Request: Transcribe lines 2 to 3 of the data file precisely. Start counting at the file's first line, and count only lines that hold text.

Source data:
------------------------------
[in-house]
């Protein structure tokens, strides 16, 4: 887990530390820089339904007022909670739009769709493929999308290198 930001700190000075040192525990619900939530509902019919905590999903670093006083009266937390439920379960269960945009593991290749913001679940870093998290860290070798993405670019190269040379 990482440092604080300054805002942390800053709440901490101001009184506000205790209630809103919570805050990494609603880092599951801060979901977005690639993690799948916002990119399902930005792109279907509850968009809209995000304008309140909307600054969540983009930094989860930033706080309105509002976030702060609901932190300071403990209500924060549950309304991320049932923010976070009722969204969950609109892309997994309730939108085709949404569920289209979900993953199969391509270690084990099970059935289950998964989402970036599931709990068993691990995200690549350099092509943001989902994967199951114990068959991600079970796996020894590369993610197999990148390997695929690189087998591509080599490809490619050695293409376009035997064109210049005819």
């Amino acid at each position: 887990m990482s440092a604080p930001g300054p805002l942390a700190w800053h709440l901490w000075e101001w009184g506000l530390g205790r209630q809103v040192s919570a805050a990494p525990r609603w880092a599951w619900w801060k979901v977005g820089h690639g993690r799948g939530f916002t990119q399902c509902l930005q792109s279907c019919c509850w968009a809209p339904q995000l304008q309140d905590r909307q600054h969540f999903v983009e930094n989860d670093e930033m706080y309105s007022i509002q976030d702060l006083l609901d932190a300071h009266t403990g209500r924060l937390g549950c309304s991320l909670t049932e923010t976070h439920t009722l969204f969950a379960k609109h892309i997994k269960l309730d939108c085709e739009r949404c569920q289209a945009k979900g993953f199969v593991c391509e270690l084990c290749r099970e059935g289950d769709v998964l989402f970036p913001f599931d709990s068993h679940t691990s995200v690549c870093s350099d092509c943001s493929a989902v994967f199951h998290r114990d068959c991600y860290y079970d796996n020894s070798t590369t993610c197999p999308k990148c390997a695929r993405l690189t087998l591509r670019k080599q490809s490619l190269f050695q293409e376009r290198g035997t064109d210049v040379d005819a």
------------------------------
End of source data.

């Protein structure tokens, strides 16, 4: 887990530390820089339904007022909670739009769709493929999308290198 930001700190000075040192525990619900939530509902019919905590999903670093006083009266937390439920379960269960945009593991290749913001679940870093998290860290070798993405670019190269040379 990482440092604080300054805002942390800053709440901490101001009184506000205790209630809103919570805050990494609603880092599951801060979901977005690639993690799948916002990119399902930005792109279907509850968009809209995000304008309140909307600054969540983009930094989860930033706080309105509002976030702060609901932190300071403990209500924060549950309304991320049932923010976070009722969204969950609109892309997994309730939108085709949404569920289209979900993953199969391509270690084990099970059935289950998964989402970036599931709990068993691990995200690549350099092509943001989902994967199951114990068959991600079970796996020894590369993610197999990148390997695929690189087998591509080599490809490619050695293409376009035997064109210049005819």
């Amino acid at each position: 887990m990482s440092a604080p930001g300054p805002l942390a700190w800053h709440l901490w000075e101001w009184g506000l530390g205790r209630q809103v040192s919570a805050a990494p525990r609603w880092a599951w619900w801060k979901v977005g820089h690639g993690r799948g939530f916002t990119q399902c509902l930005q792109s279907c019919c509850w968009a809209p339904q995000l304008q309140d905590r909307q600054h969540f999903v983009e930094n989860d670093e930033m706080y309105s007022i509002q976030d702060l006083l609901d932190a300071h009266t403990g209500r924060l937390g549950c309304s991320l909670t049932e923010t976070h439920t009722l969204f969950a379960k609109h892309i997994k269960l309730d939108c085709e739009r949404c569920q289209a945009k979900g993953f199969v593991c391509e270690l084990c290749r099970e059935g289950d769709v998964l989402f970036p913001f599931d709990s068993h679940t691990s995200v690549c870093s350099d092509c943001s493929a989902v994967f199951h998290r114990d068959c991600y860290y079970d796996n020894s070798t590369t993610c197999p999308k990148c390997a695929r993405l690189t087998l591509r670019k080599q490809s490619l190269f050695q293409e376009r290198g035997t064109d210049v040379d005819a």